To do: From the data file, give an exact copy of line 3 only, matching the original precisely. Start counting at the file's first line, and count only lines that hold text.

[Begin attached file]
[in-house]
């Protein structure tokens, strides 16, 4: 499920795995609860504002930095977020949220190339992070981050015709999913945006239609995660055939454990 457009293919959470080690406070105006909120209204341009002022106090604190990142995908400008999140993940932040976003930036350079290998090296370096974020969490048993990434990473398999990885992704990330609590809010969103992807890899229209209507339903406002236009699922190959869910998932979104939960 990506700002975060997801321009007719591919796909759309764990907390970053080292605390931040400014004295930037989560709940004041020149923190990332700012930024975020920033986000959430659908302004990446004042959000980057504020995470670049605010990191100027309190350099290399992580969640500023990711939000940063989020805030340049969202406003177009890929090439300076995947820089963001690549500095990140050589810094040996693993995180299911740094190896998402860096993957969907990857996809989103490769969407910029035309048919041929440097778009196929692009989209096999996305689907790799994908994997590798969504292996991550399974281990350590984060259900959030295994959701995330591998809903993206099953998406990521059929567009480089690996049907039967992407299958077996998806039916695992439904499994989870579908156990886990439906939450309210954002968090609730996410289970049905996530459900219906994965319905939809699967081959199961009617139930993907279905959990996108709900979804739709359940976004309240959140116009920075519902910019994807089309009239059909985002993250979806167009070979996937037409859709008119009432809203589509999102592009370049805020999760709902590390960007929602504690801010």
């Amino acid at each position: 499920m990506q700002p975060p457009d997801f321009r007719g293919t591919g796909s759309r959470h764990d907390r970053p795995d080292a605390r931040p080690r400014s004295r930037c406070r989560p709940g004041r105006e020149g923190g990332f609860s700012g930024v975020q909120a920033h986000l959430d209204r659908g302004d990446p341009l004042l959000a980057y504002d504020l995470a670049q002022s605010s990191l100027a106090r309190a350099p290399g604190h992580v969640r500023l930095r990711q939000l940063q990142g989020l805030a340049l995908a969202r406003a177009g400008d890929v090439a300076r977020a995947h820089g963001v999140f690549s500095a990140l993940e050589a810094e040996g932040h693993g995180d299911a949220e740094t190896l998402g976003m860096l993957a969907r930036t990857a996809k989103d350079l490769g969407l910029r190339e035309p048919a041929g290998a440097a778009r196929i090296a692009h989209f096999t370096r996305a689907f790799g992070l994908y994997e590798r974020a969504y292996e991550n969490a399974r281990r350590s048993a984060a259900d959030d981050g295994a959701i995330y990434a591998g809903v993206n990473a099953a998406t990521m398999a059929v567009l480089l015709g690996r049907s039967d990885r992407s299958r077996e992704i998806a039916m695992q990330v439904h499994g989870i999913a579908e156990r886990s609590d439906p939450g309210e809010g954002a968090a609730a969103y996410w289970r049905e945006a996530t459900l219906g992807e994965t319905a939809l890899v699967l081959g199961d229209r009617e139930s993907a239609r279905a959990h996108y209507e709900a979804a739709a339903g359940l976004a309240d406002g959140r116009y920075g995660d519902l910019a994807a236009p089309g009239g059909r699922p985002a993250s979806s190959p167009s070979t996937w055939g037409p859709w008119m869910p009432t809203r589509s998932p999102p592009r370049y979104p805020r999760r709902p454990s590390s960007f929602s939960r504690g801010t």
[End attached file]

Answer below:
């Amino acid at each position: 499920m990506q700002p975060p457009d997801f321009r007719g293919t591919g796909s759309r959470h764990d907390r970053p795995d080292a605390r931040p080690r400014s004295r930037c406070r989560p709940g004041r105006e020149g923190g990332f609860s700012g930024v975020q909120a920033h986000l959430d209204r659908g302004d990446p341009l004042l959000a980057y504002d504020l995470a670049q002022s605010s990191l100027a106090r309190a350099p290399g604190h992580v969640r500023l930095r990711q939000l940063q990142g989020l805030a340049l995908a969202r406003a177009g400008d890929v090439a300076r977020a995947h820089g963001v999140f690549s500095a990140l993940e050589a810094e040996g932040h693993g995180d299911a949220e740094t190896l998402g976003m860096l993957a969907r930036t990857a996809k989103d350079l490769g969407l910029r190339e035309p048919a041929g290998a440097a778009r196929i090296a692009h989209f096999t370096r996305a689907f790799g992070l994908y994997e590798r974020a969504y292996e991550n969490a399974r281990r350590s048993a984060a259900d959030d981050g295994a959701i995330y990434a591998g809903v993206n990473a099953a998406t990521m398999a059929v567009l480089l015709g690996r049907s039967d990885r992407s299958r077996e992704i998806a039916m695992q990330v439904h499994g989870i999913a579908e156990r886990s609590d439906p939450g309210e809010g954002a968090a609730a969103y996410w289970r049905e945006a996530t459900l219906g992807e994965t319905a939809l890899v699967l081959g199961d229209r009617e139930s993907a239609r279905a959990h996108y209507e709900a979804a739709a339903g359940l976004a309240d406002g959140r116009y920075g995660d519902l910019a994807a236009p089309g009239g059909r699922p985002a993250s979806s190959p167009s070979t996937w055939g037409p859709w008119m869910p009432t809203r589509s998932p999102p592009r370049y979104p805020r999760r709902p454990s590390s960007f929602s939960r504690g801010t």